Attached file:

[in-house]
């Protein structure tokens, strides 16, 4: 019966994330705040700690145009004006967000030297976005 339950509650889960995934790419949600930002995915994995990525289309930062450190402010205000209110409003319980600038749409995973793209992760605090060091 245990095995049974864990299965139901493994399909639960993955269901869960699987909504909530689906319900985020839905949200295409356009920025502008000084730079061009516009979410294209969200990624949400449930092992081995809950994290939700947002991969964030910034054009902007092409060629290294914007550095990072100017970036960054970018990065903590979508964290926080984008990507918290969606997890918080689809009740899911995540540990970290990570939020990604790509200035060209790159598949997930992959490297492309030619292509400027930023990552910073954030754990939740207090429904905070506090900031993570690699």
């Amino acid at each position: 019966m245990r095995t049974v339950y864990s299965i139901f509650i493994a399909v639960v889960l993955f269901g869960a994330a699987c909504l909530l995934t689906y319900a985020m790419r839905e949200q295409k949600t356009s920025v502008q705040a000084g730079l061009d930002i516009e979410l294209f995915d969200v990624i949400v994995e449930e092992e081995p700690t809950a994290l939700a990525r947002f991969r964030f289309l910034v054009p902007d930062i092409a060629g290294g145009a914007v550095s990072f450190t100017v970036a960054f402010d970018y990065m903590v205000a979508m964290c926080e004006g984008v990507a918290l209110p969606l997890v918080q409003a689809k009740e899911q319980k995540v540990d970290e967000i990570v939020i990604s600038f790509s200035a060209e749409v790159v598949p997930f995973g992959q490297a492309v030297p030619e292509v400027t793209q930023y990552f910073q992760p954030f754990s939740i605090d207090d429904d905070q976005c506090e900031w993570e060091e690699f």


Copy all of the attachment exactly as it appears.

[in-house]
């Protein structure tokens, strides 16, 4: 019966994330705040700690145009004006967000030297976005 339950509650889960995934790419949600930002995915994995990525289309930062450190402010205000209110409003319980600038749409995973793209992760605090060091 245990095995049974864990299965139901493994399909639960993955269901869960699987909504909530689906319900985020839905949200295409356009920025502008000084730079061009516009979410294209969200990624949400449930092992081995809950994290939700947002991969964030910034054009902007092409060629290294914007550095990072100017970036960054970018990065903590979508964290926080984008990507918290969606997890918080689809009740899911995540540990970290990570939020990604790509200035060209790159598949997930992959490297492309030619292509400027930023990552910073954030754990939740207090429904905070506090900031993570690699």
């Amino acid at each position: 019966m245990r095995t049974v339950y864990s299965i139901f509650i493994a399909v639960v889960l993955f269901g869960a994330a699987c909504l909530l995934t689906y319900a985020m790419r839905e949200q295409k949600t356009s920025v502008q705040a000084g730079l061009d930002i516009e979410l294209f995915d969200v990624i949400v994995e449930e092992e081995p700690t809950a994290l939700a990525r947002f991969r964030f289309l910034v054009p902007d930062i092409a060629g290294g145009a914007v550095s990072f450190t100017v970036a960054f402010d970018y990065m903590v205000a979508m964290c926080e004006g984008v990507a918290l209110p969606l997890v918080q409003a689809k009740e899911q319980k995540v540990d970290e967000i990570v939020i990604s600038f790509s200035a060209e749409v790159v598949p997930f995973g992959q490297a492309v030297p030619e292509v400027t793209q930023y990552f910073q992760p954030f754990s939740i605090d207090d429904d905070q976005c506090e900031w993570e060091e690699f």